The disastrous effects of the Second World War and the constant threat of an East-West confrontation meant that Franco-German reconciliation had become a top priority. The decision to pool the coal and steel industries of six European countries, brought into force by the Treaty of Paris in 1951, marked the first step towards European integration. The Treaties of Rome of 1957 strengthened the foundations of this integration, as well as the notion of a common future for the six European countries involved.

Legal basis

  • The Treaty establishing the European Coal and Steel Community (ECSC), or Treaty of Paris, was signed on 18 April 1951 and came into force on 23 July 1952. For the first time, six European States agreed to work towards integration. This Treaty laid the foundations of the Community by setting up an executive known as the ‘High Authority’, a Parliamentary Assembly, a Council of Ministers, a Court of Justice and a Consultative Committee. The ECSC Treaty expired on 23 July 2002 at the end of the 50-year validity period laid down in Article 97. In accordance with the Protocol (No 37) annexed to the Treaties (the Treaty on European Union and the Treaty on the Functioning of the European Union), the net worth of the ECSC’s assets at the time of its dissolution was assigned to the Research Fund for Coal and Steel to finance research by Member States in sectors relating to the coal and steel industry.
  • The Treaties establishing the European Economic Community (EEC) and the European Atomic Energy Community (EAEC, otherwise known as ‘Euratom’), or the Treaties of Rome, were signed on 25 March 1957 and came into force on 1 January 1958. Unlike the ECSC Treaty, the Treaties of Rome were concluded ‘for an unlimited period’ (Article 240 of the EEC Treaty and Article 208 of the EAEC Treaty), which conferred quasi-constitutional status on them.
  • The six founding countries were Belgium, France, Germany, Italy, Luxembourg and the Netherlands.


  • The founders of the ECSC were clear about their intentions for the Treaty, namely that it was merely the first step towards a ‘European Federation’. The common coal and steel market was to be an experiment which could gradually be extended to other economic spheres, culminating in a political Europe.
  • The aim of the European Economic Community was to establish a common market based on the four freedoms of movement (goods, persons, capital and services).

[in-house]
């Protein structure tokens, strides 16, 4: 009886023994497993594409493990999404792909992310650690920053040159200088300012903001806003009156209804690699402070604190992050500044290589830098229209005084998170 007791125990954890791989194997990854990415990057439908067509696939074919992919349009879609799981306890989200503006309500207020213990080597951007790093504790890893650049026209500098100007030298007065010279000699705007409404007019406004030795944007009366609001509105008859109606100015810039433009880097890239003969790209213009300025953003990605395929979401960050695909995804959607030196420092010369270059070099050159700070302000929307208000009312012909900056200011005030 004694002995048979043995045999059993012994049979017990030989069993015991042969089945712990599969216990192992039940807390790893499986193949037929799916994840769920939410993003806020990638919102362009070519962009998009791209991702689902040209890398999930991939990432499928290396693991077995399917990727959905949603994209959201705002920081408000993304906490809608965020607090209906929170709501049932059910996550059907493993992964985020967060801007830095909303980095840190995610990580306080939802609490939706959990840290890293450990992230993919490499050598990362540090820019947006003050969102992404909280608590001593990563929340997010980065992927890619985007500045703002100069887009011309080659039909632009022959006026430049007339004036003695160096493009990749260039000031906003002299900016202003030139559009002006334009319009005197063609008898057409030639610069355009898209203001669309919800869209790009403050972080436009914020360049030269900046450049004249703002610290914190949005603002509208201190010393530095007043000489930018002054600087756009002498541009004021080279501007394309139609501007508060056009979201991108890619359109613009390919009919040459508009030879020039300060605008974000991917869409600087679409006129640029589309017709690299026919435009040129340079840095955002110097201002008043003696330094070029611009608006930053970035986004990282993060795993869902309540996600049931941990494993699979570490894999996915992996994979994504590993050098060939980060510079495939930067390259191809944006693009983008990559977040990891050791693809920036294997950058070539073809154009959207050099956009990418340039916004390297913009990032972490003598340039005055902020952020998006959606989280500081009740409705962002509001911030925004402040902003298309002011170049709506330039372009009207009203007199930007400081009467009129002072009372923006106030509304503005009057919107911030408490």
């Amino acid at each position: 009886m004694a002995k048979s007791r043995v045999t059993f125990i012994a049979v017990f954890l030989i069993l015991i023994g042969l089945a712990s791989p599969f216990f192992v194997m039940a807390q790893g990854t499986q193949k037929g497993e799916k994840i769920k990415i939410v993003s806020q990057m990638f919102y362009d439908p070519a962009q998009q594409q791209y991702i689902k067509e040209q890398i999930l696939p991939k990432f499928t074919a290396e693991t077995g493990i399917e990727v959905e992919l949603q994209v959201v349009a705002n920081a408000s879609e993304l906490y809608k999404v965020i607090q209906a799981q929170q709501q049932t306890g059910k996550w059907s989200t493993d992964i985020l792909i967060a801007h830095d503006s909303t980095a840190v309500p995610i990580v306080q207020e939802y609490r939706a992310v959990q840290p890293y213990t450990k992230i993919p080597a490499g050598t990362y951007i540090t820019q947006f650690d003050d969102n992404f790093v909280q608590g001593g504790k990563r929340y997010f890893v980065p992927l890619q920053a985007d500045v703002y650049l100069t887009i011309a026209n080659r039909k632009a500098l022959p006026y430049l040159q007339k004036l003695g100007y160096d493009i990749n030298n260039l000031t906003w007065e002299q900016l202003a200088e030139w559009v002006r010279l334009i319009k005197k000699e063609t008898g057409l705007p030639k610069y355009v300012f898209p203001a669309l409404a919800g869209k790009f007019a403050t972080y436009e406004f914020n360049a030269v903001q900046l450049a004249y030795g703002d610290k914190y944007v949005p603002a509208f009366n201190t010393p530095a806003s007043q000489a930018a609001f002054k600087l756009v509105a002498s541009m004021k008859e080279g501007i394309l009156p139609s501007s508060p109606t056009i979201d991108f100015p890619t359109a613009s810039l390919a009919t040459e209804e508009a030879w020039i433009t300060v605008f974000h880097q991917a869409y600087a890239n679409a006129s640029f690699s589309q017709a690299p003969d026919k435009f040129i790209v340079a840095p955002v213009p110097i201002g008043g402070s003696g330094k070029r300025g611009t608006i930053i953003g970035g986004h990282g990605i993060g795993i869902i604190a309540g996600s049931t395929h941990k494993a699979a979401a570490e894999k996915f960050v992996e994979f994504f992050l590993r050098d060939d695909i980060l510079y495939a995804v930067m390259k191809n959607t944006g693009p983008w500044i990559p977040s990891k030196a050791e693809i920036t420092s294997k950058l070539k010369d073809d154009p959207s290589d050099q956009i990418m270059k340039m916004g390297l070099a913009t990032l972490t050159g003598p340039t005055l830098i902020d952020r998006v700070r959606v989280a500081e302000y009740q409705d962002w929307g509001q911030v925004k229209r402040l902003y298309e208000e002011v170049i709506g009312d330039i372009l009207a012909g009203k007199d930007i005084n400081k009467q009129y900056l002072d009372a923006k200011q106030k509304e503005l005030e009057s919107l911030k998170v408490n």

• The aim of Euratom was to coordinate the supply of fissile materials and the research programmes initiated or being prepared by Member States on the peaceful use of nuclear energy.
  • The preambles to the three Treaties reveal a unity of purpose behind the creation of the Communities, namely the conviction that the States of Europe must work together to build a common future as this alone will enable them to control their destiny.

Main principles

The European Communities (the ECSC, EEC and Euratom) were born of the desire for a united Europe, an idea which gradually took shape as a direct response to the events that had shattered the continent. In the wake of the Second World War, the strategic industries, in particular the steel industry, needed reorganising. The future of Europe, threatened by East-West confrontation, lay in Franco-German reconciliation.

1. The appeal made by Robert Schuman, the French Foreign Minister, on 9 May 1950 can be regarded as the starting point for European integration. At that time, the choice of coal and steel was highly symbolic: in the early 1950s, coal and steel were vital industries and the basis of a country’s power. In addition to the clear economic benefits, the pooling of French and German resources was intended to mark the end of the rivalry between the two countries. On 9 May 1950, Robert Schuman declared: ‘Europe will not be made all at once, or according to a single plan. It will be built through concrete achievements which first create a de facto solidarity.’ It was on the basis of that principle that France, Italy, Germany and the Benelux countries (Belgium, the Netherlands and Luxembourg) signed the Treaty of Paris, which concentrated predominantly on ensuring: